Data tables

Real gross domestic product (x 1,000) by domain of culture

DomainQ4 2019Q4 2021Compared to pre-COVID (%)
Culture total12,922,04412,782,912-1.1%
Heritage and libraries171,101146,834-14.2%
Live performance663,840397,866-40.1%
Visual and applied arts2,599,4632,622,9220.9%
Written and published works1,717,3971,454,810-15.3%
Audio-visual and interactive media4,800,4655,133,4086.9%
Sound recording149,808149,679-0.1%
Education and training765,158779,8441.9%
Governance, funding and professional support1,827,4791,867,5782.2%
Multi domain227,333229,9731.2%
Source: Statistics Canada, Table 36-10-0652-01 National culture and sport indicators by domain and sub-domain. Real gross domestic product, 2012 constant price (x 1,000), quarterly. Calculations by CAPACOA. 

Jobs by domain of culture

DomainQ4 2019Q4 2021Compared to pre-COVIDCompared to pre-COVID (%)
Culture total678,275661,479-16,796-2.5%
Heritage and libraries18,32316,692-1,631-8.9%
Live performance73,07250,872-22,200-30.4%
Visual and applied arts150,419154,1633,7442.5%
Written and published works104,15292,014-12,138-11.7%
Audio-visual and interactive media170,660182,63311,9737.0%
Sound recording8,2908,140-150-1.8%
Education and training55,11856,9041,7863.2%
Governance, funding and professional support88,46590,0731,6081.8%
Multi domain9,7759,9882132.2%
Source: Statistics Canada, Table 36-10-0652-01 National culture and sport indicators by domain and sub-domain. Jobs, quarterly, seasonally adjusted. Calculations by CAPACOA. 

More information

The National Culture Indicators in The Daily

National Culture Indicators for the third quarter of 2021

More COVID Impact Statistics

About the National Culture Indicators

  • The National Culture Indicators (NCI) provide timely and detailed economic statistics about the culture sector. The NCI are an extension of the Culture Satellite Account. They were developed by the Culture Statistics Strategy Consortium, of which CAPACOA is an active member. Before the NCI, CAPACOA used to rely on the Labour Force Survey to monitor employment in the arts sector.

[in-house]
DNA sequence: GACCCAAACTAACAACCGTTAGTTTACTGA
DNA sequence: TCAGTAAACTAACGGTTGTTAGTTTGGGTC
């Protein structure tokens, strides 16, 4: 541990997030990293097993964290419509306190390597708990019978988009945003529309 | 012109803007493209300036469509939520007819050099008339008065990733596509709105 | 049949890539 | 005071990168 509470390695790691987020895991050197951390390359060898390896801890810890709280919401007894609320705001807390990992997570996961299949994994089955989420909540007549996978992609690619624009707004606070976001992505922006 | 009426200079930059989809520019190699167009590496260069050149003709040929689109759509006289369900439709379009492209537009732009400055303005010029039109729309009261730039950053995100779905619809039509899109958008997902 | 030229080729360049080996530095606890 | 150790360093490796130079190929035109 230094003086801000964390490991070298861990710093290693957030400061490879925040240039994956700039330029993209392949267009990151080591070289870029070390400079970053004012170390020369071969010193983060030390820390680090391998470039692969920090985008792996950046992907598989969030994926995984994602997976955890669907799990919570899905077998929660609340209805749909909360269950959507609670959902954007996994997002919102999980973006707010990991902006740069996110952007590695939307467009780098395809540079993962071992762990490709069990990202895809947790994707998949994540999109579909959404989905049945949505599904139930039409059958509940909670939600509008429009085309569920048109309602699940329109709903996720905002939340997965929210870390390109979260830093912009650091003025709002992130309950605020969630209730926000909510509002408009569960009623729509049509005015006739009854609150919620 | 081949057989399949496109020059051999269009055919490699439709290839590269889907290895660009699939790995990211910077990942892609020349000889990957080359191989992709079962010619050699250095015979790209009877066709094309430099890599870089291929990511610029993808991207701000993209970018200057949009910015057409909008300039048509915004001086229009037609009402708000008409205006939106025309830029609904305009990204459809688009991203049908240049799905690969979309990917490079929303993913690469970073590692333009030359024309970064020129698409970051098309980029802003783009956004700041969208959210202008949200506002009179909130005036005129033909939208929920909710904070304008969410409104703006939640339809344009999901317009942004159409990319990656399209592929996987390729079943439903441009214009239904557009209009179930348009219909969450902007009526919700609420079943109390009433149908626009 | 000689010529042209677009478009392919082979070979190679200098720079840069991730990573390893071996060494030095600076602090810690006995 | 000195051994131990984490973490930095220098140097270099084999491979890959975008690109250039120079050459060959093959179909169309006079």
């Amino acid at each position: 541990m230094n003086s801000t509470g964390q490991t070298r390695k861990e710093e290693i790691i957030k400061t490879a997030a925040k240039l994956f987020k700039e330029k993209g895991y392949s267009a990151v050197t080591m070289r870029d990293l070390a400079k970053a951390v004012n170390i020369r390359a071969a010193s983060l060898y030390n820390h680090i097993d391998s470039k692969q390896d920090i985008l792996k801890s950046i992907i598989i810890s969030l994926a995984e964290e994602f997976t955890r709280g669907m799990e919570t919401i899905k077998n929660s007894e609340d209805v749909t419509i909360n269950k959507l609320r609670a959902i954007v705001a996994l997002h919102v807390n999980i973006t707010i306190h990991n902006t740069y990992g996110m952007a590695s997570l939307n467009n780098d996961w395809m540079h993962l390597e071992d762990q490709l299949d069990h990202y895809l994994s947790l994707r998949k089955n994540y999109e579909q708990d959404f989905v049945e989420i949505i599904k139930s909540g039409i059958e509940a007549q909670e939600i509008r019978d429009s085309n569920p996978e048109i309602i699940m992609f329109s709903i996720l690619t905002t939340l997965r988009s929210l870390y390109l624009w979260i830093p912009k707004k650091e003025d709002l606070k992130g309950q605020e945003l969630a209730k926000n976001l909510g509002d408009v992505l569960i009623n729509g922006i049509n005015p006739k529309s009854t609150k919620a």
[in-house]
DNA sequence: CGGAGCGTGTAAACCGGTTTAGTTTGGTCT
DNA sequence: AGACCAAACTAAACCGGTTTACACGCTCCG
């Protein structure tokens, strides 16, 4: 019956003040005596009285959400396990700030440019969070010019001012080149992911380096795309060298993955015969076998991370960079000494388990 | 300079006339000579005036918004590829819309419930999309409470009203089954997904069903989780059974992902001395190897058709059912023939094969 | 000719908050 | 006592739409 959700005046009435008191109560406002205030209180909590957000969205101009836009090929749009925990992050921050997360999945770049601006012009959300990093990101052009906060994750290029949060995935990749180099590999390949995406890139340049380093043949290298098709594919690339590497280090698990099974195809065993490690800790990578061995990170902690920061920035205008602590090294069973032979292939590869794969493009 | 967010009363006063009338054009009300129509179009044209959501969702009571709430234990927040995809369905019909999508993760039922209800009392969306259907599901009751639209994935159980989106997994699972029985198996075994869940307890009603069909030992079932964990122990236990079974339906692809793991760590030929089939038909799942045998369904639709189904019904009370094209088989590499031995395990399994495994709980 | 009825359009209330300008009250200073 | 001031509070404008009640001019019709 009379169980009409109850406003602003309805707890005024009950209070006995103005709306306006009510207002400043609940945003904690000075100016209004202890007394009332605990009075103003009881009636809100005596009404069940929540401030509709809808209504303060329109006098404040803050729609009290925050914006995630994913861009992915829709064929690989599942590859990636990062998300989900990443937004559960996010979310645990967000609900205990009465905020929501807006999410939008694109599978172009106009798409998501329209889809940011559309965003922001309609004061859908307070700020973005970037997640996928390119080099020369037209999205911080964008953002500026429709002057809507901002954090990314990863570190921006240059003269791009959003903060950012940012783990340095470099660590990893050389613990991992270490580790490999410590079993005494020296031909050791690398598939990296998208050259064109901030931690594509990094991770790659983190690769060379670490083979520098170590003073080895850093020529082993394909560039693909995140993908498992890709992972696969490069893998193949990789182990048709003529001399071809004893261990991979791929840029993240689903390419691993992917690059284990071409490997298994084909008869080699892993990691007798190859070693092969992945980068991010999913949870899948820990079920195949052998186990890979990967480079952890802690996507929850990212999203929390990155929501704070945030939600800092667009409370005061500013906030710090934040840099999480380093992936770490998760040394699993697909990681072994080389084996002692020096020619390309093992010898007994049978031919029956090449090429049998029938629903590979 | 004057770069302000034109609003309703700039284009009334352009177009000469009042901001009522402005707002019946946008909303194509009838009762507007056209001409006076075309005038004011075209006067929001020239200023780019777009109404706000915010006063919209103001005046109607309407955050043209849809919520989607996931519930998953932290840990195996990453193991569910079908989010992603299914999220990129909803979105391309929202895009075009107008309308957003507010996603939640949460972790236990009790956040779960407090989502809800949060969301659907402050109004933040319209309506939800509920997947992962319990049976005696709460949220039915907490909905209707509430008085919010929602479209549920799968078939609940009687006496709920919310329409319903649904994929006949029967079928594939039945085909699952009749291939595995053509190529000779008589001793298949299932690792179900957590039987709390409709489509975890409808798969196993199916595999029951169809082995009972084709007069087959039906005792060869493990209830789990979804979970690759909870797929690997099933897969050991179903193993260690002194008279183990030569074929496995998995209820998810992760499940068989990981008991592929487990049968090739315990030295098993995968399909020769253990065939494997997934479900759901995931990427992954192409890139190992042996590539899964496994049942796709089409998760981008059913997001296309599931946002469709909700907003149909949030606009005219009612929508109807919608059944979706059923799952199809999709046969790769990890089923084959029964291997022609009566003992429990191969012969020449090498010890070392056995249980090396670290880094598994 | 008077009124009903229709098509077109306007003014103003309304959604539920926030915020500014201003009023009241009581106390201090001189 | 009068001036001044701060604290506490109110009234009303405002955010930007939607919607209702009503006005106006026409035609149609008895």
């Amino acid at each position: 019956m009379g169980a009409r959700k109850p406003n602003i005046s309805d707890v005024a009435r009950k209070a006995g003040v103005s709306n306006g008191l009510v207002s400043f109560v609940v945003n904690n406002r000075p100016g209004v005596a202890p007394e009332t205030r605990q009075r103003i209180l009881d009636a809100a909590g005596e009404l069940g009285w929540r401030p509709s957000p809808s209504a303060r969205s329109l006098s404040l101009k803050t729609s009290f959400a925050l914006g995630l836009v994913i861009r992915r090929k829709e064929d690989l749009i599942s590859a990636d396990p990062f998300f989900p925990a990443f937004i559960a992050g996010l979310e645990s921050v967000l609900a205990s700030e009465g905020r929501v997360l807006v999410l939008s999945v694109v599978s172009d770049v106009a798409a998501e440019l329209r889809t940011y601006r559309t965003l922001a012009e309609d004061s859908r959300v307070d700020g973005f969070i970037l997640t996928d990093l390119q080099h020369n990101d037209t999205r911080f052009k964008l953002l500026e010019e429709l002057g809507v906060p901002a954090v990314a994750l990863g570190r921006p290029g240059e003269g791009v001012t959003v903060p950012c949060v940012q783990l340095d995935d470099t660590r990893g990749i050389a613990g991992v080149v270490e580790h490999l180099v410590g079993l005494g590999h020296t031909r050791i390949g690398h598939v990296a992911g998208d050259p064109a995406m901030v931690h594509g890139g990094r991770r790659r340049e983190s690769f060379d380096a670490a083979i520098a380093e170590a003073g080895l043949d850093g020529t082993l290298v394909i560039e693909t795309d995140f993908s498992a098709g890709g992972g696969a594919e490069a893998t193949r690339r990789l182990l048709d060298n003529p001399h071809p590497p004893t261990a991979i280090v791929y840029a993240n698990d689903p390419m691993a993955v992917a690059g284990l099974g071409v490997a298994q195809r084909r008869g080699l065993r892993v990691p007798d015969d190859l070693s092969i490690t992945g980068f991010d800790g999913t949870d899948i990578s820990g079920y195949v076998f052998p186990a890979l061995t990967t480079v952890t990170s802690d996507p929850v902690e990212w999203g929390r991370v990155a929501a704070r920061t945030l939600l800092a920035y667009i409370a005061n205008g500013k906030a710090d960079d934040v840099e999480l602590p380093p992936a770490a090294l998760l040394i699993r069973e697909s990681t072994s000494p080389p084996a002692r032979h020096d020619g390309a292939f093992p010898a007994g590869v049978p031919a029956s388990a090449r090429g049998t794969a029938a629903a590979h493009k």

• Gross domestic product (GDP) is a measure of economic activity, defined as the total value of final goods and services produced within the limits of a given geographic area during a given time period.
  • Culture GDP is the value added related to the production of culture goods and services across the economy, regardless of the producing industry.
  • Real GDP figures are in constant 2012 dollars – they take inflation into account. Nominal GDP figures are in current dollars.
  • Culture jobs are the number of jobs that are related to the production of culture goods and services.
  • Culture is dominated by large seasonal fluctuations exhibiting similar patterns from one year to the next. For the convenience of users, these regular variations are removed from the NCI, through a statistical technique known as seasonal adjustment, to help isolate underlying trends.
  • Culture Satellite Account statistics are grouped by domains and subdomains. The definitions of culture domains and sub-domains can be found in the Conceptual Framework for Culture Statistics 2011. Mapping between culture domains and the North American Industry Classification System can be found in the Classification Guide for the Canadian Framework for Culture Statistics 2011.

Prepared by: Frédéric Julien, Director of Research and Development, CAPACOA.

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Written by Frédéric Julien
Frédéric Julien has been leading research and development activities at the Canadian Association for the Performing Arts since 2010. In this capacity, he has directed or authored several key research initiatives such as The Value of Presenting, Vital Signs: Arts and Belonging, Digitizing the Performing Arts, as well as many analyses of Statistics Canada data series. Frédéric also leads the Linked Digital Future initiative, which seeks to enhance the discoverability of the performing arts.